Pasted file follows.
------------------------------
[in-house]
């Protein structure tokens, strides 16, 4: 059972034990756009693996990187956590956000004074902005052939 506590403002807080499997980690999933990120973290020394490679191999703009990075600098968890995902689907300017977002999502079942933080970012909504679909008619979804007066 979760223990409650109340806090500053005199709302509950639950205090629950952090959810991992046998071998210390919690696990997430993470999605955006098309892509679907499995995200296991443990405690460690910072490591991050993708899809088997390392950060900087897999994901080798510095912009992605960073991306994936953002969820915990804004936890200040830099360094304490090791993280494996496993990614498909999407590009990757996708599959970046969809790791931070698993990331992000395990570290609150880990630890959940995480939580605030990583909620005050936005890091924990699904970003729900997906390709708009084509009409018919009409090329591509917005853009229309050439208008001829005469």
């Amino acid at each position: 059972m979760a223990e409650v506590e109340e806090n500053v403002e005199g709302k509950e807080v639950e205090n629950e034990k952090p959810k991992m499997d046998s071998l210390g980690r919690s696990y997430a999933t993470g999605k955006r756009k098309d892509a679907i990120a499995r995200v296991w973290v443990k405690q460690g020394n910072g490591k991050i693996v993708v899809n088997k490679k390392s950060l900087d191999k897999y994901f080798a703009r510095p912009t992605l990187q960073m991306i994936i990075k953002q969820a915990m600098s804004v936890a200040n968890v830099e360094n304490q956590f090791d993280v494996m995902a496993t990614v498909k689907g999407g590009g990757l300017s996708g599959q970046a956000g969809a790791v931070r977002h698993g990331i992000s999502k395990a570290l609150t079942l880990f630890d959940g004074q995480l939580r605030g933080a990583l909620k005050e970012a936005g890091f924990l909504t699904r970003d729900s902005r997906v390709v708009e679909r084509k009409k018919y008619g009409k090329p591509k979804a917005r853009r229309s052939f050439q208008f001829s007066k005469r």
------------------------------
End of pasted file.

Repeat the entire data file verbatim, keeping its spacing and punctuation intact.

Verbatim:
[in-house]
């Protein structure tokens, strides 16, 4: 059972034990756009693996990187956590956000004074902005052939 506590403002807080499997980690999933990120973290020394490679191999703009990075600098968890995902689907300017977002999502079942933080970012909504679909008619979804007066 979760223990409650109340806090500053005199709302509950639950205090629950952090959810991992046998071998210390919690696990997430993470999605955006098309892509679907499995995200296991443990405690460690910072490591991050993708899809088997390392950060900087897999994901080798510095912009992605960073991306994936953002969820915990804004936890200040830099360094304490090791993280494996496993990614498909999407590009990757996708599959970046969809790791931070698993990331992000395990570290609150880990630890959940995480939580605030990583909620005050936005890091924990699904970003729900997906390709708009084509009409018919009409090329591509917005853009229309050439208008001829005469």
């Amino acid at each position: 059972m979760a223990e409650v506590e109340e806090n500053v403002e005199g709302k509950e807080v639950e205090n629950e034990k952090p959810k991992m499997d046998s071998l210390g980690r919690s696990y997430a999933t993470g999605k955006r756009k098309d892509a679907i990120a499995r995200v296991w973290v443990k405690q460690g020394n910072g490591k991050i693996v993708v899809n088997k490679k390392s950060l900087d191999k897999y994901f080798a703009r510095p912009t992605l990187q960073m991306i994936i990075k953002q969820a915990m600098s804004v936890a200040n968890v830099e360094n304490q956590f090791d993280v494996m995902a496993t990614v498909k689907g999407g590009g990757l300017s996708g599959q970046a956000g969809a790791v931070r977002h698993g990331i992000s999502k395990a570290l609150t079942l880990f630890d959940g004074q995480l939580r605030g933080a990583l909620k005050e970012a936005g890091f924990l909504t699904r970003d729900s902005r997906v390709v708009e679909r084509k009409k018919y008619g009409k090329p591509k979804a917005r853009r229309s052939f050439q208008f001829s007066k005469r």